As first reported by Dutch tech website TechTastic, a design patent filed by Sony Interactive Entertainment, Inc. has recently been approved and made public. The design patent is registered in South Korea on the Korea Intellectual Property Rights Information Service (KIPRIS), and is for an electronic game cartridge, with a silver design, but what does this mean? Does this actually mean anything at all for PlayStation fans, or will this just fall into obscurity into the pit of dozens of patents and other IP that are filed by developers but never used? Click on this article link to learn more.
Facebook, the Menlo Park, California-based company, is making news headlines again as news of software that it patented last year finally became public. The patent would allow the tech company to analyze information to create household profiles of their users by making educated guesses about how many people live in the household, what their relationships to each other are, what interests they share, and what electronic devices they use. They would use all kinds of information collected on users, from photos uploaded and tagged in, to status updates, past posts, and relationship histories to compile which users are part of the same household. Click on this article link to learn more.
Gamevice, a California-based video game company, has sued Nintendo. . . again. . . for a patent infringement case regarding the joy-con controllers on Nintendo’s latest super-selling console, the Nintendo Switch. Now, the International Trade Commission (ITC) has decided to investigate Nintendo, after Gamvice’s lawsuit, which among other demands, wants the video game giant to be barred from selling the Nintendo Switch consoles in the United States. Click on this article link to learn more.
Apple is being sued by Korea-based patent firm FirstFace for patent infringement. Samsung is being sued by U.S. based data firm PACid for patent infringement as well. There are talks that both FirstFace and PACid might be patent trolls. Are Apple and Samsung being trolled by patent trolls? Click this article to find out.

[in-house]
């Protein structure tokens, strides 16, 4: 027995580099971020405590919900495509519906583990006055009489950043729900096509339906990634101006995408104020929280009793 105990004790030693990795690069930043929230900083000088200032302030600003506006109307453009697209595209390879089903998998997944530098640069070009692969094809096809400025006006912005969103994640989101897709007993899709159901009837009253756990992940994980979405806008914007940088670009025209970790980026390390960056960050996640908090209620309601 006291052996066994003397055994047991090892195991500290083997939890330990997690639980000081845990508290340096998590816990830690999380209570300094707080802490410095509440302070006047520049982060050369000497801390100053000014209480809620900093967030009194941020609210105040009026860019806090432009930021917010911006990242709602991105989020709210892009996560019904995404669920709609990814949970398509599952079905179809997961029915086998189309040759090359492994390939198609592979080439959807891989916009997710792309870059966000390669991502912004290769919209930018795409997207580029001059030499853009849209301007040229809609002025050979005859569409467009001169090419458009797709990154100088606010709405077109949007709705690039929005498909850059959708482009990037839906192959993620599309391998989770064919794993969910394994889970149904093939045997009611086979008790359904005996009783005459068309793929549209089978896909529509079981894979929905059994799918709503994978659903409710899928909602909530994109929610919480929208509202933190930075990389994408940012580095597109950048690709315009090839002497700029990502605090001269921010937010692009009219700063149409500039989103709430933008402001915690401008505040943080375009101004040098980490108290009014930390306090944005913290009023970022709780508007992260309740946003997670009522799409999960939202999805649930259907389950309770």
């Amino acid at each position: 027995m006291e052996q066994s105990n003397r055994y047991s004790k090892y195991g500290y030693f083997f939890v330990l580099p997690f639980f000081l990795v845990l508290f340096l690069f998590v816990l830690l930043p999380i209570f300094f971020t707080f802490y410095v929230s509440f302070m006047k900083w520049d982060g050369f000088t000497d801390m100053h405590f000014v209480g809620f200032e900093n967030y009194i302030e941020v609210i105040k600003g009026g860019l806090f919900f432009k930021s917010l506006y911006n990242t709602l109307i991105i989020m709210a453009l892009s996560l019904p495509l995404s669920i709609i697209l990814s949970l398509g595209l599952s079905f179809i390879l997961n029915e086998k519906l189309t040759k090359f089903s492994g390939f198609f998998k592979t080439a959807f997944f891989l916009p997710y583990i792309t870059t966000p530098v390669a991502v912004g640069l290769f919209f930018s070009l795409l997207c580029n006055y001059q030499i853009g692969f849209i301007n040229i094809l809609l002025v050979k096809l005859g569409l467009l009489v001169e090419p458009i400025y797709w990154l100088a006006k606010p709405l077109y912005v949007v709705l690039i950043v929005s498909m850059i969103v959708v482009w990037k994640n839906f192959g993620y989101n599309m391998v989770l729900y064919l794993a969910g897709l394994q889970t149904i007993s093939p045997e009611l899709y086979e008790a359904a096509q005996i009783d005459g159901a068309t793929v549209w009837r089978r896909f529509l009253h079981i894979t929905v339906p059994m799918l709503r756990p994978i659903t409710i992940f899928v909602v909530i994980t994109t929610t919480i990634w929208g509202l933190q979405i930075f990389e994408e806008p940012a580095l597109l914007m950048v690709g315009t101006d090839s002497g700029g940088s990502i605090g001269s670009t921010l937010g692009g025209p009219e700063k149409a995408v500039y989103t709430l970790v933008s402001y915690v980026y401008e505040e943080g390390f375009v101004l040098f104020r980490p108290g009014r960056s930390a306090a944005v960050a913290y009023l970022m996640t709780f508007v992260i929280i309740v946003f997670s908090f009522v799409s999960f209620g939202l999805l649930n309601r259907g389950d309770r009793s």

Samsung seems to be trademarking a lot of names and patenting a lot of designs recently. What exactly is going on with them? Will we be seeing more Samsung devices in the near future? Click this article to find out.
Apple has patented a stylus that can draw on anything and nothing at all. The pen could theoretically be used to produce text or 3D drawings without writing on a touch sensitive surface. It would only require a wireless tether to a computer or similar device. Read more about it here.
Facebook users should be more aware of what streams down their timeline and information they enter into their profiles. A new patent from the social media giant describes a system that would use data points it collects on the user to predict their socioeconomic status. Data points include education, travel history, the number of devices owned, and homeownership. Read about how it works, here.
RoboCop may be hitting a street near you if Ford has their way. The U.S. Patent and Trademark Office has published a patent by the auto company for an autonomous system with a police car that can either act on its own or alongside a traditional human officer. How would the whole thing work? Read about it here.
Google has agreed to a patent licensing deal with Tencent Holdings Ltd., the Chinese social media and gaming firm. Tencent, which oversees China’s top social media and payments app “WeChat,” also oversees one of the country’s most popular app stores and hosts the country’s biggest gaming and livestream platform. The deal promises to be a lucrative one, especially because Tencent is worth over $500 billion. Read about the deal here.
In what some consider a “malicious and exploitable” method to encourage gamers play and spend more, Electronic Arts (“EA”) has filed a patent dealing with video game matchmaking capability. EA isn’t the only company that has filed this kind of patent; Activision recently patented a similar method. What does this mean for gamers? Read about it here.